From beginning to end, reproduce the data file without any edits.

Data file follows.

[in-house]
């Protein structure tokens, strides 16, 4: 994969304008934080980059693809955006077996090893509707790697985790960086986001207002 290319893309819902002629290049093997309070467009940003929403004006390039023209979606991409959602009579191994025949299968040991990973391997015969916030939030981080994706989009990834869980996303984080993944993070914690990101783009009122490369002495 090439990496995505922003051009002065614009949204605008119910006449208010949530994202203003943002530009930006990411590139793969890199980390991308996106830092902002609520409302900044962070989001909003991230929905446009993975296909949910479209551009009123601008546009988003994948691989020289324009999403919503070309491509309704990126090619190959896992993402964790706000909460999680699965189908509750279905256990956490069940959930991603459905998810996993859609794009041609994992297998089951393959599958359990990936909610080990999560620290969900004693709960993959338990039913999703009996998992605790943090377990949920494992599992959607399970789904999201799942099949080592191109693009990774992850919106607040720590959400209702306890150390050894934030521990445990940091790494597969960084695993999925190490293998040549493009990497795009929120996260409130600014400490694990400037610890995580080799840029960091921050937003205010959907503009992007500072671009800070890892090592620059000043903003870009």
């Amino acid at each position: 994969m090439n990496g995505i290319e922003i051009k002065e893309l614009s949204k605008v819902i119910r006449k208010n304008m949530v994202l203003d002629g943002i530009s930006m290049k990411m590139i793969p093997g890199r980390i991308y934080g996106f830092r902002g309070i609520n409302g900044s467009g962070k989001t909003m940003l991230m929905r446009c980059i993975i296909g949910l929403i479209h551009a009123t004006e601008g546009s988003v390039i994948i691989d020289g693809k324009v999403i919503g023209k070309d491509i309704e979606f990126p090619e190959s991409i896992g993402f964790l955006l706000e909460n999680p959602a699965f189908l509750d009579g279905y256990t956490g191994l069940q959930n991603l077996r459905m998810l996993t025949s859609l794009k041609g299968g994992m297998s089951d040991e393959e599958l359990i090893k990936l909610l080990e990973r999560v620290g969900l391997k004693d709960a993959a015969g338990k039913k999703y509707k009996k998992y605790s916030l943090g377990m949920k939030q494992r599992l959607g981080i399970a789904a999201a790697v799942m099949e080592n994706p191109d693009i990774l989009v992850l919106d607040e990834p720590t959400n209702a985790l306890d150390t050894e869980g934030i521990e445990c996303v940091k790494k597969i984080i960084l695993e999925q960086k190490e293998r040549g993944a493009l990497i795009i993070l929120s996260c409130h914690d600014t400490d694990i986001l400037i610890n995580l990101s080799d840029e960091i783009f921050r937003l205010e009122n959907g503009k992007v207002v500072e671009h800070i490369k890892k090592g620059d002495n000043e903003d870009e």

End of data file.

[in-house]
């Protein structure tokens, strides 16, 4: 994969304008934080980059693809955006077996090893509707790697985790960086986001207002 290319893309819902002629290049093997309070467009940003929403004006390039023209979606991409959602009579191994025949299968040991990973391997015969916030939030981080994706989009990834869980996303984080993944993070914690990101783009009122490369002495 090439990496995505922003051009002065614009949204605008119910006449208010949530994202203003943002530009930006990411590139793969890199980390991308996106830092902002609520409302900044962070989001909003991230929905446009993975296909949910479209551009009123601008546009988003994948691989020289324009999403919503070309491509309704990126090619190959896992993402964790706000909460999680699965189908509750279905256990956490069940959930991603459905998810996993859609794009041609994992297998089951393959599958359990990936909610080990999560620290969900004693709960993959338990039913999703009996998992605790943090377990949920494992599992959607399970789904999201799942099949080592191109693009990774992850919106607040720590959400209702306890150390050894934030521990445990940091790494597969960084695993999925190490293998040549493009990497795009929120996260409130600014400490694990400037610890995580080799840029960091921050937003205010959907503009992007500072671009800070890892090592620059000043903003870009």
């Amino acid at each position: 994969m090439n990496g995505i290319e922003i051009k002065e893309l614009s949204k605008v819902i119910r006449k208010n304008m949530v994202l203003d002629g943002i530009s930006m290049k990411m590139i793969p093997g890199r980390i991308y934080g996106f830092r902002g309070i609520n409302g900044s467009g962070k989001t909003m940003l991230m929905r446009c980059i993975i296909g949910l929403i479209h551009a009123t004006e601008g546009s988003v390039i994948i691989d020289g693809k324009v999403i919503g023209k070309d491509i309704e979606f990126p090619e190959s991409i896992g993402f964790l955006l706000e909460n999680p959602a699965f189908l509750d009579g279905y256990t956490g191994l069940q959930n991603l077996r459905m998810l996993t025949s859609l794009k041609g299968g994992m297998s089951d040991e393959e599958l359990i090893k990936l909610l080990e990973r999560v620290g969900l391997k004693d709960a993959a015969g338990k039913k999703y509707k009996k998992y605790s916030l943090g377990m949920k939030q494992r599992l959607g981080i399970a789904a999201a790697v799942m099949e080592n994706p191109d693009i990774l989009v992850l919106d607040e990834p720590t959400n209702a985790l306890d150390t050894e869980g934030i521990e445990c996303v940091k790494k597969i984080i960084l695993e999925q960086k190490e293998r040549g993944a493009l990497i795009i993070l929120s996260c409130h914690d600014t400490d694990i986001l400037i610890n995580l990101s080799d840029e960091i783009f921050r937003l205010e009122n959907g503009k992007v207002v500072e671009h800070i490369k890892k090592g620059d002495n000043e903003d870009e």